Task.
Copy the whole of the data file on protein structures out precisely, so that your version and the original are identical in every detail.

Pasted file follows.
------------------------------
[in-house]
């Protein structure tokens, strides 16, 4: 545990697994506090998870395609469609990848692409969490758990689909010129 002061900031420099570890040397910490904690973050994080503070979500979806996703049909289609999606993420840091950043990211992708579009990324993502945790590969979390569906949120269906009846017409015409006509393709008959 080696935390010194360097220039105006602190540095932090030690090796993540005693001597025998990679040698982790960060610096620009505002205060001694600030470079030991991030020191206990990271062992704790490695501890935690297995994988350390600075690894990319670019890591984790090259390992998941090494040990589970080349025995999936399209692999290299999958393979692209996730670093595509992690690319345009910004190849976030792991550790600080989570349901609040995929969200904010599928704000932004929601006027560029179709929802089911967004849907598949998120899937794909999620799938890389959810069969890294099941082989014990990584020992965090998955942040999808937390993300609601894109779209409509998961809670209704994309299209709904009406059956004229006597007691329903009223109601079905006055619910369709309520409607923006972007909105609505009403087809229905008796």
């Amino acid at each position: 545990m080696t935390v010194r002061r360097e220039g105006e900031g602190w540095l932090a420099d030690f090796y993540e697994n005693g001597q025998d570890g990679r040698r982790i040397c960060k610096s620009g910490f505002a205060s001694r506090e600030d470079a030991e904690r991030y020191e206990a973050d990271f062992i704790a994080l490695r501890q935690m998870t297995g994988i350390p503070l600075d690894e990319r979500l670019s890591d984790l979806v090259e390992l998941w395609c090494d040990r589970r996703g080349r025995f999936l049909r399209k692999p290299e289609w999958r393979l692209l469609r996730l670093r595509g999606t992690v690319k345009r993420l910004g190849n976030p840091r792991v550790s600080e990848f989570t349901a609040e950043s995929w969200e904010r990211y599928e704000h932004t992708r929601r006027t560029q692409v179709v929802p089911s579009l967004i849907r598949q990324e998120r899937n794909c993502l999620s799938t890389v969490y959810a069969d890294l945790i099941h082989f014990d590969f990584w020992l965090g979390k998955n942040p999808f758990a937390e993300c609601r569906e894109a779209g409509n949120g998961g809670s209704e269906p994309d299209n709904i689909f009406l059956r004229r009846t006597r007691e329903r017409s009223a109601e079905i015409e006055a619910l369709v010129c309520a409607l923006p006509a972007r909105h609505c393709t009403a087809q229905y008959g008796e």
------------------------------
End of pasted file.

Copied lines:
[in-house]
């Protein structure tokens, strides 16, 4: 545990697994506090998870395609469609990848692409969490758990689909010129 002061900031420099570890040397910490904690973050994080503070979500979806996703049909289609999606993420840091950043990211992708579009990324993502945790590969979390569906949120269906009846017409015409006509393709008959 080696935390010194360097220039105006602190540095932090030690090796993540005693001597025998990679040698982790960060610096620009505002205060001694600030470079030991991030020191206990990271062992704790490695501890935690297995994988350390600075690894990319670019890591984790090259390992998941090494040990589970080349025995999936399209692999290299999958393979692209996730670093595509992690690319345009910004190849976030792991550790600080989570349901609040995929969200904010599928704000932004929601006027560029179709929802089911967004849907598949998120899937794909999620799938890389959810069969890294099941082989014990990584020992965090998955942040999808937390993300609601894109779209409509998961809670209704994309299209709904009406059956004229006597007691329903009223109601079905006055619910369709309520409607923006972007909105609505009403087809229905008796």
């Amino acid at each position: 545990m080696t935390v010194r002061r360097e220039g105006e900031g602190w540095l932090a420099d030690f090796y993540e697994n005693g001597q025998d570890g990679r040698r982790i040397c960060k610096s620009g910490f505002a205060s001694r506090e600030d470079a030991e904690r991030y020191e206990a973050d990271f062992i704790a994080l490695r501890q935690m998870t297995g994988i350390p503070l600075d690894e990319r979500l670019s890591d984790l979806v090259e390992l998941w395609c090494d040990r589970r996703g080349r025995f999936l049909r399209k692999p290299e289609w999958r393979l692209l469609r996730l670093r595509g999606t992690v690319k345009r993420l910004g190849n976030p840091r792991v550790s600080e990848f989570t349901a609040e950043s995929w969200e904010r990211y599928e704000h932004t992708r929601r006027t560029q692409v179709v929802p089911s579009l967004i849907r598949q990324e998120r899937n794909c993502l999620s799938t890389v969490y959810a069969d890294l945790i099941h082989f014990d590969f990584w020992l965090g979390k998955n942040p999808f758990a937390e993300c609601r569906e894109a779209g409509n949120g998961g809670s209704e269906p994309d299209n709904i689909f009406l059956r004229r009846t006597r007691e329903r017409s009223a109601e079905i015409e006055a619910l369709v010129c309520a409607l923006p006509a972007r909105h609505c393709t009403a087809q229905y008959g008796e």